B. Stephens Richards, MD
Ethics & Professionalism Committee Member
What obligations does a spinal surgeon have regarding sexual misconduct in the physician-patient relationship?
There has been recent widespread notoriety regarding sexual misconduct involving the entertainment industry, and beyond. Because of the current heightened awareness of this issue, we ask the question “What is a spinal surgeon’s responsibility when an episode of sexual misconduct occurs involving a colleague?”
An adult female patient presents for the first time to Dr. Jones with a symptomatic spinal disorder. During the course of his interview with this patient, he discovers that during a previous evaluation by another spine surgeon, the patient described what she considered very inappropriate sexually-oriented remarks as well as being inappropriately touched during the physical examination. She never returned to that physician and has never reported this to authorities because of her feelings of shame, humiliation, and her concern of self-blame.
Later the same day, Dr. Jones recalls having previously overheard concerning comments about the same surgeon, but had excused it as having misunderstood the conversation.
Does Dr. Jones have a responsibility to report this issue to authorities?
Sexual misconduct exploits the physician-patient relationship. It is harmful to the patient and detrimental to providing care. Nearly all violators are male and most victims are female. The burden of recognizing and avoiding this exploitation rests with the physician.
State medical licensure and disciplinary boards are charged with protecting public welfare, and this includes strict intolerance to physician sexual misconduct. These boards may take prompt and decisive action.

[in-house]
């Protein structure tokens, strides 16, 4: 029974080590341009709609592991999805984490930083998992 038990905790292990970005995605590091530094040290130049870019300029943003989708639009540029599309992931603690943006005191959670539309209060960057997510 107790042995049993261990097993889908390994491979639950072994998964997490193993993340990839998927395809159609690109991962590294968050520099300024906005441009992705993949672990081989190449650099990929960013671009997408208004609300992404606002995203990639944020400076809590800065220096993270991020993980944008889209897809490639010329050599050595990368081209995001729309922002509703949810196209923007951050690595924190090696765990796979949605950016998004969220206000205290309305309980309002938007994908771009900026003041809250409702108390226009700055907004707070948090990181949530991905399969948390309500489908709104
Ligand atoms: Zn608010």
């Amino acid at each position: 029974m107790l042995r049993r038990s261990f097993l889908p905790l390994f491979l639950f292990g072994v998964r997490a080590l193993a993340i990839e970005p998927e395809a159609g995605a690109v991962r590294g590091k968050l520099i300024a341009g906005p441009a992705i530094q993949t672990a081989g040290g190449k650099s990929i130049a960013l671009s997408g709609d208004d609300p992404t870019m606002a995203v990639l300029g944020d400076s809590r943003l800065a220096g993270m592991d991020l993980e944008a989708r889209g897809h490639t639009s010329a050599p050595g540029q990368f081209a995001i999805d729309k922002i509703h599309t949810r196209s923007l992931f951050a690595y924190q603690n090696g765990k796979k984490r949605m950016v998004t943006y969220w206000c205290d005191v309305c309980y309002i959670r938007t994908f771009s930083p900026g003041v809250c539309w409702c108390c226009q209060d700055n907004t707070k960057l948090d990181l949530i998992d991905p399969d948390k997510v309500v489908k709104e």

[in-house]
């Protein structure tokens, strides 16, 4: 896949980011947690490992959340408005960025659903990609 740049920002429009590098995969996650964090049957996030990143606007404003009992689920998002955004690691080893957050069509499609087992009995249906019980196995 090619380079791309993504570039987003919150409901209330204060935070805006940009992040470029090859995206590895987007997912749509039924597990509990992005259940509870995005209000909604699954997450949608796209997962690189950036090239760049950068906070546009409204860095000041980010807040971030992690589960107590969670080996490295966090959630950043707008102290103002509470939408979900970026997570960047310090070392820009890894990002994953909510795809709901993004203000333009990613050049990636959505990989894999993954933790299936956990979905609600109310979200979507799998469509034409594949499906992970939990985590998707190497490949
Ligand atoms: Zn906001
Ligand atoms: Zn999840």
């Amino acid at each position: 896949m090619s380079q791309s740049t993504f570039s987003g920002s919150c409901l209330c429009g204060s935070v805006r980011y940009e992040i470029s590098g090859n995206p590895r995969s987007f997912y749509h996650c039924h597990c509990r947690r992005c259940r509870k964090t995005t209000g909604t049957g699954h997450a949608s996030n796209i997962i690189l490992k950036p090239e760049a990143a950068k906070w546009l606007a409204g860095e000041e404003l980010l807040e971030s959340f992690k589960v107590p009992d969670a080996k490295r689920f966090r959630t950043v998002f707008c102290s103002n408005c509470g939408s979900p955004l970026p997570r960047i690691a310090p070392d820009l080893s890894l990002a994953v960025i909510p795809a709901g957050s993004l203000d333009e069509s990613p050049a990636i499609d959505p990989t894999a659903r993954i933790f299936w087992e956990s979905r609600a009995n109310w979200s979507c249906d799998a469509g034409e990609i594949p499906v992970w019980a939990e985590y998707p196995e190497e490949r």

We will consider several of the SRS and AAOS Standards of Professionalism which can be directly applicable to this issue.
SOP Providing Musculoskeletal Services to Patients
Standard 1. A spinal surgeon shall, while caring for and treating a patient, regard his or her responsibility to the patient as paramount.
Standard 7. A spinal surgeon shall maintain appropriate relations with patients.
If evidence is found of physician sexual misconduct with patients, the SRS Board of Directors may discipline (reprimand, censure, suspend) the individual, or expel the individual from fellowship, upon recommendations from the Ethics Committee for any unethical conduct.
Physicians found guilty of sexual misconduct may also face a variety of professional liability claims and possibly criminal charges, depending on the circumstances.
AAOS Code of Medical Ethics – Personal Conduct
II.C. If an orthopaedic surgeon has a reasonable basis for believing that a physician or other health care provider has been involved in any unethical or illegal activity, he/she should attempt to prevent the continuation of this activity by communicating with that person and/or identifying that person to a duly-constituted peer review authority or the appropriate regulatory agency.
Anyone may report instances of suspected physician sexual misconduct to the state licensure or disciplinary boards. These boards are obligated to investigate such complaints. Spinal surgeons have an ethical and, in most jurisdictions, a legal obligation to report physician sexual misconduct whether it involves an adult (as in this scenario) or involves a pediatric patient. Reporting this is a required ethical standard by the AAOS and state boards. Failure to report may be considered professional misconduct and could be subject to disciplinary action as well.
The SRS Standards of Professionalism can be found on the SRS website in the “Members Only Area” under the “Membership” section. It was adapted for the use of SRS, from AAOS.
Chair: Kamal N. Ibrahim Committee: Timothy S. Oswald; Ioannis Avramis (C); Eric J. Belin (C); Abdul M. Mohd Hussein (C); James M. Eule; Timothy A. Garvey; H. Robert Tuten; B, Stephens Richards III, Chair Elect; Jochen P. Son-Hing; Jacob M. Buchowski; David A. Hanscom